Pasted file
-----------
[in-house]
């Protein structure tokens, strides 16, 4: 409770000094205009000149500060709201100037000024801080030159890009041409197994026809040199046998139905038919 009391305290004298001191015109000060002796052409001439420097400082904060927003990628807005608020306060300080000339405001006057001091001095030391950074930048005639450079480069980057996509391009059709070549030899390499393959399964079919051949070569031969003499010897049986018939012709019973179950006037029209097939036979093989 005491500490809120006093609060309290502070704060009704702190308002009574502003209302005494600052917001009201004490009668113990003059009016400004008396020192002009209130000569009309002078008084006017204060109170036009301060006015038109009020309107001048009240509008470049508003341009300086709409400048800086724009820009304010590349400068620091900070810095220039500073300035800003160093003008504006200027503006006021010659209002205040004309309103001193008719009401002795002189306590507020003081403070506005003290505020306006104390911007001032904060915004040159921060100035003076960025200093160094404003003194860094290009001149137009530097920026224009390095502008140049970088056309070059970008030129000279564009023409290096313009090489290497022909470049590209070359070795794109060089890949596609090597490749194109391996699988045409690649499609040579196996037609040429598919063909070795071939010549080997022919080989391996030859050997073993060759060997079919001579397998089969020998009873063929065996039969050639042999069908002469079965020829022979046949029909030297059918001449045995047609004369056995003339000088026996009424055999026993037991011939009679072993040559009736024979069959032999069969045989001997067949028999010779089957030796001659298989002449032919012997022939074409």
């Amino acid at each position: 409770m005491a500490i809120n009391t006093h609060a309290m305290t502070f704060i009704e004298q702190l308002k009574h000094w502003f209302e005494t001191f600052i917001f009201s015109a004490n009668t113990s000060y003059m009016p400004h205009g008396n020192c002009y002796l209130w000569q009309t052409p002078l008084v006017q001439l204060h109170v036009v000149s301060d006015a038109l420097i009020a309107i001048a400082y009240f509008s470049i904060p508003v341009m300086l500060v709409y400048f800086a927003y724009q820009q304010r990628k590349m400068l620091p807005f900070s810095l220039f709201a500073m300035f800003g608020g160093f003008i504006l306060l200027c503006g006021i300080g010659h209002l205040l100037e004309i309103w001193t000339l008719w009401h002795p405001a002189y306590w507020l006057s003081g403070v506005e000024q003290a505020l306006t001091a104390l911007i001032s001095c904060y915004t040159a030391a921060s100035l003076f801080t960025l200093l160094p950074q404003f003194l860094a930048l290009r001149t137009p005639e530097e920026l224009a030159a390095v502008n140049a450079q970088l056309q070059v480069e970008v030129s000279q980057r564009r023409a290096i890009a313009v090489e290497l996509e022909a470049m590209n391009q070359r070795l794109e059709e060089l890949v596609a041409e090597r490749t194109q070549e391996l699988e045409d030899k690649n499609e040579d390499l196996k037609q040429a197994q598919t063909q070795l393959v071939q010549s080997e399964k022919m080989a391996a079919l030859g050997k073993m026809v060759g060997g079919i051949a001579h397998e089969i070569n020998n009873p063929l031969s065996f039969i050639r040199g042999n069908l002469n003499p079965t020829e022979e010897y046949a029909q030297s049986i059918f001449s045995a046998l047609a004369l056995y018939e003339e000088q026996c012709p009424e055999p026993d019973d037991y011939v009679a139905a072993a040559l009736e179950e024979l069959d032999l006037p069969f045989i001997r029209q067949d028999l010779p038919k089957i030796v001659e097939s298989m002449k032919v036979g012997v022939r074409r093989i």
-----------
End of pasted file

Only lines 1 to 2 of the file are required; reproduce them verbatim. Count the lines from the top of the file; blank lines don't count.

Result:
[in-house]
């Protein structure tokens, strides 16, 4: 409770000094205009000149500060709201100037000024801080030159890009041409197994026809040199046998139905038919 009391305290004298001191015109000060002796052409001439420097400082904060927003990628807005608020306060300080000339405001006057001091001095030391950074930048005639450079480069980057996509391009059709070549030899390499393959399964079919051949070569031969003499010897049986018939012709019973179950006037029209097939036979093989 005491500490809120006093609060309290502070704060009704702190308002009574502003209302005494600052917001009201004490009668113990003059009016400004008396020192002009209130000569009309002078008084006017204060109170036009301060006015038109009020309107001048009240509008470049508003341009300086709409400048800086724009820009304010590349400068620091900070810095220039500073300035800003160093003008504006200027503006006021010659209002205040004309309103001193008719009401002795002189306590507020003081403070506005003290505020306006104390911007001032904060915004040159921060100035003076960025200093160094404003003194860094290009001149137009530097920026224009390095502008140049970088056309070059970008030129000279564009023409290096313009090489290497022909470049590209070359070795794109060089890949596609090597490749194109391996699988045409690649499609040579196996037609040429598919063909070795071939010549080997022919080989391996030859050997073993060759060997079919001579397998089969020998009873063929065996039969050639042999069908002469079965020829022979046949029909030297059918001449045995047609004369056995003339000088026996009424055999026993037991011939009679072993040559009736024979069959032999069969045989001997067949028999010779089957030796001659298989002449032919012997022939074409």